About half of Canadian CEOs plan to increase workforce in 2010
TORONTO, Jan. 27 /CNW/ - With their worst fears of prolonged recession behind them, CEOs' confidence for future growth has bounced back from the gloomy prospects of a year ago, according to the 13th Annual Global CEO Survey by PricewaterhouseCoopers (PwC). Overall, CEOs in Canada tend to be more optimistic about their prospects for short- and long-term growth, and with respect to the recovery for their industry and their nation's economy, than their global counterparts.
- Eighty-one per cent of CEOs worldwide show some measure of confidence
about their prospects for the next 12 months, while only 19% said
they remained pessimistic. In Canada, the percentage is higher, with
87% of CEOs confident about future prospects and 13% remaining
- Thirty-one per cent of CEOs globally said they are now "very
confident" of their short-term prospects, compared to 36% of Canadian
CEOs. The global percentage is up 10 percentage points from last
year, which was a low point in CEO confidence since PwC began its
- Nearly 40% of CEOs globally expect to increase their staffing this
year. This figure is higher in Canada, where about half of CEOs are
expecting to hire.
- Canadian CEOs are more likely to say their industry's recovery is
underway (38%) than their global counterparts (23%). When it comes to
the economy, 26% of Canadian respondents said that recovery was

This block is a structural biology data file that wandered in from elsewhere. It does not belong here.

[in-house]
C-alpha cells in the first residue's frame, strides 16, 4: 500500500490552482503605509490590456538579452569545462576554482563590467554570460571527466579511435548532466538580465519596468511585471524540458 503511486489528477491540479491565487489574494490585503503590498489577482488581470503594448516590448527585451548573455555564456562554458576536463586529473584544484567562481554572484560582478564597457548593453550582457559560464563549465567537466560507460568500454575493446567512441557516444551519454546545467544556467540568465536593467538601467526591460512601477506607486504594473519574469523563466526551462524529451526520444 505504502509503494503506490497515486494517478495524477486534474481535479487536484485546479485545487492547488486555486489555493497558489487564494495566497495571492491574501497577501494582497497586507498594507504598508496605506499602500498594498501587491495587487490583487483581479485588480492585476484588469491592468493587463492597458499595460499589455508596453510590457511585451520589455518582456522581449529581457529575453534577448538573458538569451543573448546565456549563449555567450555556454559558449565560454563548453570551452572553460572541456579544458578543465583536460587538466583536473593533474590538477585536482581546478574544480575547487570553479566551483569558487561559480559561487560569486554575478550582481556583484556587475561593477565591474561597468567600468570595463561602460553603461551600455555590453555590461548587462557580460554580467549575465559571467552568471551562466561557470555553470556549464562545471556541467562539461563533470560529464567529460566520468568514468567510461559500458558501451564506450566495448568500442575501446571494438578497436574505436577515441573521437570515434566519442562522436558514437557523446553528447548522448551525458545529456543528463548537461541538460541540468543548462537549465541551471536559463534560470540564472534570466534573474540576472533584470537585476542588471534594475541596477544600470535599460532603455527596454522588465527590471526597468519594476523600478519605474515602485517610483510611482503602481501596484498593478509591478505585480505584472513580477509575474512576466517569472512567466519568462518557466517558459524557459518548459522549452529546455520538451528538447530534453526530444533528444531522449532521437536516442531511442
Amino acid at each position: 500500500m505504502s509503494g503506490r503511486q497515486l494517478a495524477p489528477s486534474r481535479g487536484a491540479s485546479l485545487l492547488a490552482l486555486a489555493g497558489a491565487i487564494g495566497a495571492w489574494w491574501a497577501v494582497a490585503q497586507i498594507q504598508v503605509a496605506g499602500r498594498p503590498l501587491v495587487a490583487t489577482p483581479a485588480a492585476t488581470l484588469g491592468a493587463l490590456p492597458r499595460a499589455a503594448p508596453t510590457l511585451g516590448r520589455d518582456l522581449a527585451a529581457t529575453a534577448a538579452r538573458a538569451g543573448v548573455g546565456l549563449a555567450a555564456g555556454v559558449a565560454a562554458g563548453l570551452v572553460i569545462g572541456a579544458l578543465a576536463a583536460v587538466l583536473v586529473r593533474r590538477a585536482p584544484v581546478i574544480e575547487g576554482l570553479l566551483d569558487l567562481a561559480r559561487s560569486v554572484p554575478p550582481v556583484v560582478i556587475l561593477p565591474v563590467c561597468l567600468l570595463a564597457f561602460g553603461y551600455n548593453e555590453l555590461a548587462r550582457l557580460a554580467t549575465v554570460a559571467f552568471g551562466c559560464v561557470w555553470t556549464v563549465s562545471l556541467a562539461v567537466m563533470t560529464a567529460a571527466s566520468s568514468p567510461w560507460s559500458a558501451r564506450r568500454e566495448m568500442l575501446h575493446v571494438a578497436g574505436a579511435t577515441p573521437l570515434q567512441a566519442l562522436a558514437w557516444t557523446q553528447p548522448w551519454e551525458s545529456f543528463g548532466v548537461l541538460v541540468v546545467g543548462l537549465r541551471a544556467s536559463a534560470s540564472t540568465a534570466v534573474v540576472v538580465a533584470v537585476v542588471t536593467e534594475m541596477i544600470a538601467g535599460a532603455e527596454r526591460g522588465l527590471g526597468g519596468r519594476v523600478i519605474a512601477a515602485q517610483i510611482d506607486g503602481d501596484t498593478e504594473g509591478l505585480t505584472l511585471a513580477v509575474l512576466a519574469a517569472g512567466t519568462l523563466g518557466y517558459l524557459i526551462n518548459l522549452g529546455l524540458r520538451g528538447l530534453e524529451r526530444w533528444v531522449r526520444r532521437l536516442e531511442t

already underway, compared to 13% of CEOs globally. Return to growth
was fastest in China, where 67% of CEOs said recovery had begun in
"The fears of a global economic meltdown have receded and CEOs are more upbeat about their prospects," said Chris Clark, CEO and senior partner of PwC Canada. "However CEO confidence is tempered by the slow pace of recovery and the fragile state of the economy. Canadian CEOs are more optimistic than their peers in other developed nations, as many of them managed through the recession while keeping an eye to the investments needed to sustain their organizations over the longer term."
This rising confidence has translated into a planned boost in recruitment, with nearly 40% of CEOs globally expecting to increase their staffing this year. In Canada and Asia Pacific, about half of CEOs are looking to increase employment in 2010, and this figure leaps to over 60% in Brazil. This contrasts with 25% of CEOs globally planning job cuts over the next year, down from nearly half who decreased headcount in the past 12 months.
Indeed, a strategy for managing talent is the top anticipated change Canadian CEOs plan to make to their organization's strategy or operating model (87% Canadian and 78% globally), compared to risk management which took on a greater importance among CEOs globally as a result of the recession. Eighty-five per cent of CEOs globally plan to make major changes to their company's approach to managing risk (79% in Canada).